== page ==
Bardi elder Roy Wiggan understood the magic of materials and the role of objects as a bridge from the past to the future. His ilma or dancing rods, rich in colour and bold in form, take their shape from information provided to their maker by the spirits of both the unborn and the deceased. To the Bardi people, who are salt-water people from the area north of Broome in Western Australia, these spirits are known as rai. Recently deceased, Wiggan is now in the realm of one of these informants, continuing a Bardi lineage that is potently expressed in the ilma.
A recurring subject of Wiggan’s ilma was the account of his father who miraculously survived days at sea in the Indian Ocean before being saved by benevolent tides. This tale of survival is conjured in the hand held sculptures that while traditionally made in feathers, fur and ochre, are now made using commercially available materials including acrylic paint and cotton wool. As time travellers, these ilma exhibited in large number at the Art Gallery of South Australia, sustain Bardi culture and preserve knowledge of country.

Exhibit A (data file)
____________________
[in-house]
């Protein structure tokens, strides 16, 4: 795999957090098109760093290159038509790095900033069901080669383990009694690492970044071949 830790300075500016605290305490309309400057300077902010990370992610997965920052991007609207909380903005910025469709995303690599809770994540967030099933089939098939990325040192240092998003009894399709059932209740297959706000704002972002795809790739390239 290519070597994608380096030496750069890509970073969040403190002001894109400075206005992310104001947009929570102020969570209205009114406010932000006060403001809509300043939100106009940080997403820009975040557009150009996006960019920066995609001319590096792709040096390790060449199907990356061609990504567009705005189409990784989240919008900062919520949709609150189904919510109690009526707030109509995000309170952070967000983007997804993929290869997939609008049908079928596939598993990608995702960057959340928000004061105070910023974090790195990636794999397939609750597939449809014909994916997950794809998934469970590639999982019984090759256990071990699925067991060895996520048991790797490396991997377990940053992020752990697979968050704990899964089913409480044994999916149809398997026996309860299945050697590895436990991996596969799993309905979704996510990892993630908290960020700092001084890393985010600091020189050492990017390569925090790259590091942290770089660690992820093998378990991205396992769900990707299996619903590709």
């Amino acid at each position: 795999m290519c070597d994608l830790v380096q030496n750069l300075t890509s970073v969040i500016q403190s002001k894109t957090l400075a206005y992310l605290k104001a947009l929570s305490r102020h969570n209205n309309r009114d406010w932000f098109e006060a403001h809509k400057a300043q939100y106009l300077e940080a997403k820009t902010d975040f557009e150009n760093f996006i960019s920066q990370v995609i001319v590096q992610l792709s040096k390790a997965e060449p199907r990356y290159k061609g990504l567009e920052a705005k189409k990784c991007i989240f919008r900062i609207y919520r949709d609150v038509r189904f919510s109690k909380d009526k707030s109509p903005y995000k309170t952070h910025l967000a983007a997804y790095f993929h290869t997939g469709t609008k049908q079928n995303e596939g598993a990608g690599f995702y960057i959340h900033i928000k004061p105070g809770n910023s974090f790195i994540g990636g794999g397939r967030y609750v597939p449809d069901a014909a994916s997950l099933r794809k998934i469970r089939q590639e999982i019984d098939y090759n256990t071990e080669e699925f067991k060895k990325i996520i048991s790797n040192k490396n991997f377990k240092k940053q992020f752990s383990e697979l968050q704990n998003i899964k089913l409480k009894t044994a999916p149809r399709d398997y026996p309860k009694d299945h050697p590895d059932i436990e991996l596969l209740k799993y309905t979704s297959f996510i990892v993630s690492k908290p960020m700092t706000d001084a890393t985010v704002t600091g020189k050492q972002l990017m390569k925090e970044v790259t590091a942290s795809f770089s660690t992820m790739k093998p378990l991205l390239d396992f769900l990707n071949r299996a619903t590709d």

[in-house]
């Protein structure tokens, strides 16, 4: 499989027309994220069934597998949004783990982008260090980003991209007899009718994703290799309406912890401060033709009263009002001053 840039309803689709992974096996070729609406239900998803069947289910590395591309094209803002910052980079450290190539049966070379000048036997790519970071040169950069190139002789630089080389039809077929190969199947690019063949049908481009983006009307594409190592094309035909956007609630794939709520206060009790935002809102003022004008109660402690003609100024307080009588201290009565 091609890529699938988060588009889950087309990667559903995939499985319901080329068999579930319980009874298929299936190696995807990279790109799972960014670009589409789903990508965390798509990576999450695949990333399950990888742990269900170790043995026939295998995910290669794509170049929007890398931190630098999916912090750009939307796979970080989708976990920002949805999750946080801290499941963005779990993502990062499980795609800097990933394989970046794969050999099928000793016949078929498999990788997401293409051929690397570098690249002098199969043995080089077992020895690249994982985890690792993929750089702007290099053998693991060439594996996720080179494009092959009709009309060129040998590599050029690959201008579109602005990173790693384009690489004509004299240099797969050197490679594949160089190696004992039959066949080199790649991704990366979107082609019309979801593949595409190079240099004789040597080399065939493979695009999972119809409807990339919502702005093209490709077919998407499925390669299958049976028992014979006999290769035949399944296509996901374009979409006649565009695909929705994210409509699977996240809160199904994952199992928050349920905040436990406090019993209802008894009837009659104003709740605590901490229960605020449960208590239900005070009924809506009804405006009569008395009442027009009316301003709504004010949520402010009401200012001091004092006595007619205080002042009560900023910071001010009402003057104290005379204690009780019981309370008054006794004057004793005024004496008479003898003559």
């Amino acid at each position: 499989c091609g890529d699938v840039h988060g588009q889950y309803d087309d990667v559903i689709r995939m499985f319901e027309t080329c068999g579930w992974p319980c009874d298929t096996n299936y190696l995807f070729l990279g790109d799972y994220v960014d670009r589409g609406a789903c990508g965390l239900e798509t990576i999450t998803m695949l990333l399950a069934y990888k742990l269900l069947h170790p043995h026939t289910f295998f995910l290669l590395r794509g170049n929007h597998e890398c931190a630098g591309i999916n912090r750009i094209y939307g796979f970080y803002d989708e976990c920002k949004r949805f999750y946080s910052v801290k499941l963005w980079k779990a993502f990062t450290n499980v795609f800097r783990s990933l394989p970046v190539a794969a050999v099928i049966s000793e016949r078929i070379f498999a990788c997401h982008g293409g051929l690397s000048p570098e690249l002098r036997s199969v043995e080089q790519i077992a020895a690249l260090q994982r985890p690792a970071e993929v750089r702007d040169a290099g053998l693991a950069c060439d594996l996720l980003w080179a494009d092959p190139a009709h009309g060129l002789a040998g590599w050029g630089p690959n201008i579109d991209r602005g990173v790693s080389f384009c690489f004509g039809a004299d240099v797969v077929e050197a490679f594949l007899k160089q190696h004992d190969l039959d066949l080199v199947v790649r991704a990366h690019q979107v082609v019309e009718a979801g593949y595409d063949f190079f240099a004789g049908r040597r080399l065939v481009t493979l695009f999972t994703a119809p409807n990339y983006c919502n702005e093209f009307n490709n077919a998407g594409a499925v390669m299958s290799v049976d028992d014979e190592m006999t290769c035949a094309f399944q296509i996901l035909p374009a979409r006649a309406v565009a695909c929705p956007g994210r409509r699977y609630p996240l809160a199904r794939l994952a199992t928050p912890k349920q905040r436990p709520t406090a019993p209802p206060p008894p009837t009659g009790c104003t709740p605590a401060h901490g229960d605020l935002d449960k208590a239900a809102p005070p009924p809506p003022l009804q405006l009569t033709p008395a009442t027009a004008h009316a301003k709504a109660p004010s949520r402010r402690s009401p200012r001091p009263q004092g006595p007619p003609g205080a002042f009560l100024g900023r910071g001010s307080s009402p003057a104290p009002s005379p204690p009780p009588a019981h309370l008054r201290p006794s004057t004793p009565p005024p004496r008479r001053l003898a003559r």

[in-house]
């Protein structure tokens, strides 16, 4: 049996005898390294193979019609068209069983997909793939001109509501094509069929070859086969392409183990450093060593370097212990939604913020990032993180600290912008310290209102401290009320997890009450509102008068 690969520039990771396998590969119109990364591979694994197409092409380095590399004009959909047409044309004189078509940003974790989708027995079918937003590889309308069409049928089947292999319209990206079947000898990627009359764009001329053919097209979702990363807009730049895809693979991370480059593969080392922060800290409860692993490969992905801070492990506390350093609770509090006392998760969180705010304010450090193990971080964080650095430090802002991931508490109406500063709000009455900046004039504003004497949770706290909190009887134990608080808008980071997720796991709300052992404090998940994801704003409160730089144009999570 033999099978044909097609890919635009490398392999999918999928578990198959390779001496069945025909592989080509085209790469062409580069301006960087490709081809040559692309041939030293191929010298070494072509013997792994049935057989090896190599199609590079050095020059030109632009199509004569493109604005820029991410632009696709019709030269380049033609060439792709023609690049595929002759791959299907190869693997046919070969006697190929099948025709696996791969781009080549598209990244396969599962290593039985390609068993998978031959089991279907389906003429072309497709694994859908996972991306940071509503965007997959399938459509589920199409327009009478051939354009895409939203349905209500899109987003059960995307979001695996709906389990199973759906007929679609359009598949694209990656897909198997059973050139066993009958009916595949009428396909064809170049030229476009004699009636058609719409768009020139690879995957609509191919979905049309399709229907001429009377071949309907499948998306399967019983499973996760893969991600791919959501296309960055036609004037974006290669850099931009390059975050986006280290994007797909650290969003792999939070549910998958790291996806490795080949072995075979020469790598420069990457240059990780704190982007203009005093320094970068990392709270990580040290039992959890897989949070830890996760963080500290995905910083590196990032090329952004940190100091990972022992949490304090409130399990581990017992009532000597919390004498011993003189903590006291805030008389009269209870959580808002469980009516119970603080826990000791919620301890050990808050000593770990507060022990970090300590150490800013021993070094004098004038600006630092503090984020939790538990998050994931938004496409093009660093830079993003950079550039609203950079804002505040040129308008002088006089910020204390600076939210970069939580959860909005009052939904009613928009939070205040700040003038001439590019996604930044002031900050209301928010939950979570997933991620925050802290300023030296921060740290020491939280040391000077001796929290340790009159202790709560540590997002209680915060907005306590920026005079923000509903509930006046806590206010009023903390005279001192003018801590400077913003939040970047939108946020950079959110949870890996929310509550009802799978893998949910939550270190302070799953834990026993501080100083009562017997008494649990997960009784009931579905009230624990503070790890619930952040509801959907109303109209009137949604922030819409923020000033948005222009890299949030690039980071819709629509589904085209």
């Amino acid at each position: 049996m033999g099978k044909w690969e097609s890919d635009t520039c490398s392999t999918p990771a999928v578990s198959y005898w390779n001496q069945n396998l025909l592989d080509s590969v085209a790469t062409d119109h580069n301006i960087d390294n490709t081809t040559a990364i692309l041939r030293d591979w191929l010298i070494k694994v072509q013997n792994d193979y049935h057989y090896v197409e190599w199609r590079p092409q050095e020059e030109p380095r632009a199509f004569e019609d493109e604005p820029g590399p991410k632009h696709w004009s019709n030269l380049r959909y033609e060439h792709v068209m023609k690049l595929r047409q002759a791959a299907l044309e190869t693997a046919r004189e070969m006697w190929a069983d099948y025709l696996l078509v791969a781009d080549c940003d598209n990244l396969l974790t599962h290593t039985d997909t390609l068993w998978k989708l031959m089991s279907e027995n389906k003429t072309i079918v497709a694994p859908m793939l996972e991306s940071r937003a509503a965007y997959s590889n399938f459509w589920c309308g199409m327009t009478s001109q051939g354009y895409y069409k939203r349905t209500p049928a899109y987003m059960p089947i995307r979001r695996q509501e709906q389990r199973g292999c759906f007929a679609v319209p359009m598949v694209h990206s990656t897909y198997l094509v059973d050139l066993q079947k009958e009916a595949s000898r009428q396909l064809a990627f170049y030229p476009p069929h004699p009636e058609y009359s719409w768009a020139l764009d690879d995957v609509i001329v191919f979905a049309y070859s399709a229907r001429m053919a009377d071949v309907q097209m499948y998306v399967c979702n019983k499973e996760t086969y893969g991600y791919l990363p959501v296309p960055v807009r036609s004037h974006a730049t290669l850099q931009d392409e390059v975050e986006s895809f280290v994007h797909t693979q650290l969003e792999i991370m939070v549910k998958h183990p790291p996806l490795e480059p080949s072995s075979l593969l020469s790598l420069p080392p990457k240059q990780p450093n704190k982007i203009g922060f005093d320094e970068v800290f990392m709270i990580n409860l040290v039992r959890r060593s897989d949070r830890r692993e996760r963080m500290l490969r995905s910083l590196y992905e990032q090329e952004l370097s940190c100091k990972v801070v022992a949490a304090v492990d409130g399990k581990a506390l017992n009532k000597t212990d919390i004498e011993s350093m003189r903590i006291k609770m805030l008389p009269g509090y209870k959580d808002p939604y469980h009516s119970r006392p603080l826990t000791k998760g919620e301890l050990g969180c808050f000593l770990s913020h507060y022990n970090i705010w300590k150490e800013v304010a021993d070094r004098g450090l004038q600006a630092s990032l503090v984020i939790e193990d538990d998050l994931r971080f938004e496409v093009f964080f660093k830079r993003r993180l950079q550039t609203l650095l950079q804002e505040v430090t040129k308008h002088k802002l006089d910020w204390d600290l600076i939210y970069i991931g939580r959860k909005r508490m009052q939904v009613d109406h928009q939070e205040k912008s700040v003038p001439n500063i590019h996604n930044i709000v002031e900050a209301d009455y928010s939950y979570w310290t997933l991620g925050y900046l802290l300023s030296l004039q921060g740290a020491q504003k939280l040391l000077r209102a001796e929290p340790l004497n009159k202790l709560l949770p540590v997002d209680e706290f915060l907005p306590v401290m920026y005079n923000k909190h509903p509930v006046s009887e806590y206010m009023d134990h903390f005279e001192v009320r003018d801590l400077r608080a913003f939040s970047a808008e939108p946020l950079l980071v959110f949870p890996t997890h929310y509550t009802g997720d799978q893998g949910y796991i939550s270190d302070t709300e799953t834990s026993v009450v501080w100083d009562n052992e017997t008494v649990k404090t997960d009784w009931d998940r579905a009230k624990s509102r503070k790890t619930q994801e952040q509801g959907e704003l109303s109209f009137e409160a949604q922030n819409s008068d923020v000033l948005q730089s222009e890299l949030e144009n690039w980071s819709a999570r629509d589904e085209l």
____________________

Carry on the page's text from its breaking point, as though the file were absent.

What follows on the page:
Roy Wiggan’s work is on display in Gallery 24 at the Art Gallery of South Australia during Magic Object.